After 2002, the MS-150 seemed almost easy getting talked into bigger and harder things, I tackled, with limited success, the spring brevet series that year, finished Ride the Rockies (barely) and rode my first real RACE at the Tour of Kansas City Cliff Drive Classic. It was a banner year, with the crown-jewel being RTR: another life-changing bike event which seems almost silly to non-cyclists but I went into Ride the Rockies with a lot of self-doubt and uneasiness as a PERSON, not just a cyclist. Through a week of hardship, sweat, and self-evaluation along with good-natured competition among new and old friends, and KILLER scenery, I emerged quite literally with a new outlook on life that I am STILL feeding off of today. Best freakin therapy I ever could have hoped for, which is why that tour holds such a special spot for me. Its been joked about in literature, about the wayward soul that went up into the mountains and found himself it CAN happen. After that, the MS-150 would just be icing on an already good year, but the Warbird would have to sit it out this time around, and Alan chose not to participate either. I was alone effectively.
That MS-150 was still a good time, but having no-one to talk with at the overnight was a little depressing, and still having a focus on fast, fast, fast, I finished in what was my best ET for a century at the time, about five hours and 10 minutes or so. Not racer-fast, but plenty fast for me. The result was a REALLY LONG afternoon and evening in Sedalia, with nothing to do but sit and wait for day-two. Day-two, another hammer session, and then right onto the bus for home I was sitting on my couch by noon, which is nuts, really. While certainly NOT a wasted weekend, it did not have the same kind of flavor that I had come to enjoy from riding.
I almost did not sign up for 2003.
However, 2003 was a pretty good year in its own right. After a miserable experience in the 2002 brevets, I came back and conquered three in a row successfully, finishing the 400K in the same 24-hour period in which I had started it, which was the goal. Even the Warbird himself commented on how strong I had been riding, even after 200 miles in the saddle that day. I was very pleased with my cycling, and so shortly afterwards I began my quest for fund-raising for the 03 MS-150 maybe 2003 was the year to finally break that five-hour barrier for a century. After some employer-decisions that I will not ever understand, our Team Captain at the time, Mark, had his position eliminated and suddenly we found ourselves without a leader at the helm. Mark had been a genuine model of a leader, and to imagine that I could have ever filled those shoes was nutty on my part, but I volunteered and gave it a shot. After several rounds of company-wide layoffs and re-orgs, there was not much of a team left to lead, unfortunately. Once a team of 70 strong, back in 2001, the numbers had dwindled into a group of a dozen-or-so. Compounded with a jersey-ordering fiasco that could be another story in its own right, I started 2003s MS-150 with a sour stomach, both figuratively and literally. A situation that actually HAS its own story on this site, I hammered like mad, looking for a new personal record for the MS-150s first day, only to be benched by stomach-cramps and dehydration at the 20-mile marker. Even though I managed to continue later that morning, it was at a much slower pace. Still, I managed to make it to Sedalia under my own power, and after a little rest I had a good second day. After the 2003 edition of the ride, and the experiences Id had captaining that Team, I decided it was time to change my focus. I thought about it, and drafted up a letter that was sent out to all of the team members, and many of my cycling friends. Team CommuterDude was born, and it had one member. Me.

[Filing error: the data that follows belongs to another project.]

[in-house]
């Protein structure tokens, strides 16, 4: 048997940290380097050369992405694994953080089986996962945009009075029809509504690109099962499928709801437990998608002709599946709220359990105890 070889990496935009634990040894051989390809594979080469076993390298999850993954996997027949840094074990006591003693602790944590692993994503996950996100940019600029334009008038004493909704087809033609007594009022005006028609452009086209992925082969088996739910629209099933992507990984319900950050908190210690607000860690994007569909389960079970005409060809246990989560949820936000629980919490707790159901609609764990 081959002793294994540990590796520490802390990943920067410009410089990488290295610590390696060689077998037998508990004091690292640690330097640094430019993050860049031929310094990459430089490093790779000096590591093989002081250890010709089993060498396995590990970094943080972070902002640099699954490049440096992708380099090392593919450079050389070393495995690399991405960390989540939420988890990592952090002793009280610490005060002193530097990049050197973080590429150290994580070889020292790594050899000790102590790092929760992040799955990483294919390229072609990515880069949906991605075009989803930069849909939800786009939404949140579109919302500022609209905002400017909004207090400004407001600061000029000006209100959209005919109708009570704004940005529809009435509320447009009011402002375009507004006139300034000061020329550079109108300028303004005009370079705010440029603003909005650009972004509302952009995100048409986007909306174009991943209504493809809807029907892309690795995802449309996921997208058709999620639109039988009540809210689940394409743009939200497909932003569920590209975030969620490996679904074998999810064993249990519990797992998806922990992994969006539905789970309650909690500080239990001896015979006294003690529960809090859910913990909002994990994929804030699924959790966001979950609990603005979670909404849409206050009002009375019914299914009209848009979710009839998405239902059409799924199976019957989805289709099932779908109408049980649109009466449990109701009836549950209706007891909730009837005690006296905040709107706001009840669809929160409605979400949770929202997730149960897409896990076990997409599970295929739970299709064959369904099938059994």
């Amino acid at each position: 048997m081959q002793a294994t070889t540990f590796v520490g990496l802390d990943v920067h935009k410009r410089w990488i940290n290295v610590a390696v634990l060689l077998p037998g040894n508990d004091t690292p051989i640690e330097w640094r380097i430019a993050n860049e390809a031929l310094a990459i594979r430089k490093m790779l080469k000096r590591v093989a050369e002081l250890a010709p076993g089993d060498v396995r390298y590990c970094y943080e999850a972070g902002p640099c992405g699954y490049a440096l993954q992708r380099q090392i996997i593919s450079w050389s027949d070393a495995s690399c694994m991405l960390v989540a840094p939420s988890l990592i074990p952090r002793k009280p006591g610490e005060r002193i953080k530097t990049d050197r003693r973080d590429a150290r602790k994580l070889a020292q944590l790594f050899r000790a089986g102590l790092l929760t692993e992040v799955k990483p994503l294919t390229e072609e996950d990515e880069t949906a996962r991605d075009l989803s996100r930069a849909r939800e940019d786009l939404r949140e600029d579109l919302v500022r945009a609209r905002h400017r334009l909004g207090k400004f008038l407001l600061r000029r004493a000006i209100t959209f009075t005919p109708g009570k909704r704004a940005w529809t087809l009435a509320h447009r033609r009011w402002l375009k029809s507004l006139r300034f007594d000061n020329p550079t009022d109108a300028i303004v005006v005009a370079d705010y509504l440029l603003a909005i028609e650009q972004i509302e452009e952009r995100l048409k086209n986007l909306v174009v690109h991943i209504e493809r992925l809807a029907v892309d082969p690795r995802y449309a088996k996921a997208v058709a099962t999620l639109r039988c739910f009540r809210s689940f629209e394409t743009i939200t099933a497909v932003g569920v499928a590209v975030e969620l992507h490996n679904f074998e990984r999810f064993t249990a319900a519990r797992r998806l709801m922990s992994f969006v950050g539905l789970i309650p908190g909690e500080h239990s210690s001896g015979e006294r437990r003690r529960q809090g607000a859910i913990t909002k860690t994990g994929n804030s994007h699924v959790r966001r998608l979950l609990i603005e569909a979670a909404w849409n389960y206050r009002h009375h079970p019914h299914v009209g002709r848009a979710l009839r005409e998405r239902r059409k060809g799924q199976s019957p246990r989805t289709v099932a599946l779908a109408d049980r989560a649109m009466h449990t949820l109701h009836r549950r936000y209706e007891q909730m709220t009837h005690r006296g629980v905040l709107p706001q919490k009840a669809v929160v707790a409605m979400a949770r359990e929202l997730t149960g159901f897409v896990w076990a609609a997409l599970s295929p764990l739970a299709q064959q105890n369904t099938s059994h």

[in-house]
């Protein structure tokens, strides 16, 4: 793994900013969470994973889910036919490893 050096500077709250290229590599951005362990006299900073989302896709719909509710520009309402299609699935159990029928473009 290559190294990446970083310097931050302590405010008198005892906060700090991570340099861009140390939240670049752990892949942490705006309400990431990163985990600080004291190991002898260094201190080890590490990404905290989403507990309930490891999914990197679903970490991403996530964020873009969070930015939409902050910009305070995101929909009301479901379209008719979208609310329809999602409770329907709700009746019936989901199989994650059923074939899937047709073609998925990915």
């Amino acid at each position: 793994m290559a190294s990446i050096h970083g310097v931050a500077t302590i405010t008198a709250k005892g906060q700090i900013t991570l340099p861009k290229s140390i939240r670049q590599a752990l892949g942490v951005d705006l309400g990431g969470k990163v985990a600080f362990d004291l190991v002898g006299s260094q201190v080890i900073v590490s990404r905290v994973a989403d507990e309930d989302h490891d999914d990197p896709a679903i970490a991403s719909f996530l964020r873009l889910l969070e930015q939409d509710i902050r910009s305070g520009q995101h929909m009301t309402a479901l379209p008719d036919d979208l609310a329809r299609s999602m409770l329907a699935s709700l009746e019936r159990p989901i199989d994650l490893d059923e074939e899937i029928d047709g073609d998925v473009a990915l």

Then there were two. Alan, coming out of the woodwork, decided to etch his new personal goal in stone, and signed up for the 2004 ride under the new team, and a few months later, thru the miracle of internet technology via BikeJournal.com (which, by the way, if you are reading this, currently ride a bike, and DONT have an account on BikeJournal, youre nuts. Crazy. Get one its FREE, and the information in the discussion forums is priceless! Road, mountain, tri-, whatever get on there!) we got two more members! Freshly moved into town, and looking to get back into cycling came Del, and his wife Charmaine. I was pretty excited, and a little nervous at the same time ok, theres someone on your team that DOESNT already know youtime to get real!
After that, Mike, a former member of the FIRST team, joined into the new team which was a great boost! Shortly after that, Krishna joined in as well, completing the 2004 roster. A solid effort, and my biggest fear was laid to rest: in order to be an official team, we had to have at least five members done!